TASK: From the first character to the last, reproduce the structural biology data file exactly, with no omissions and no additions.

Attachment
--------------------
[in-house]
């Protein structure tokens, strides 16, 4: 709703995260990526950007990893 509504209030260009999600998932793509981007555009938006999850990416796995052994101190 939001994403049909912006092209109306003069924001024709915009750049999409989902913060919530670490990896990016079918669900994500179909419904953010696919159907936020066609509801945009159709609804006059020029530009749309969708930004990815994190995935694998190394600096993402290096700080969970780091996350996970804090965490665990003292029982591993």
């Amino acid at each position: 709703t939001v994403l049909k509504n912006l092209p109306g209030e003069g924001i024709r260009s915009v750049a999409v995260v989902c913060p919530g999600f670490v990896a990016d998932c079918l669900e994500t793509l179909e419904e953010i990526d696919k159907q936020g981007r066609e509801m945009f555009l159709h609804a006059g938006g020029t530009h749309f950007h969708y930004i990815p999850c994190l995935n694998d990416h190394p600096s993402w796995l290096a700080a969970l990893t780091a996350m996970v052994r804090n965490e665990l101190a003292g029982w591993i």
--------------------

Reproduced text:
[in-house]
């Protein structure tokens, strides 16, 4: 709703995260990526950007990893 509504209030260009999600998932793509981007555009938006999850990416796995052994101190 939001994403049909912006092209109306003069924001024709915009750049999409989902913060919530670490990896990016079918669900994500179909419904953010696919159907936020066609509801945009159709609804006059020029530009749309969708930004990815994190995935694998190394600096993402290096700080969970780091996350996970804090965490665990003292029982591993």
């Amino acid at each position: 709703t939001v994403l049909k509504n912006l092209p109306g209030e003069g924001i024709r260009s915009v750049a999409v995260v989902c913060p919530g999600f670490v990896a990016d998932c079918l669900e994500t793509l179909e419904e953010i990526d696919k159907q936020g981007r066609e509801m945009f555009l159709h609804a006059g938006g020029t530009h749309f950007h969708y930004i990815p999850c994190l995935n694998d990416h190394p600096s993402w796995l290096a700080a969970l990893t780091a996350m996970v052994r804090n965490e665990l101190a003292g029982w591993i």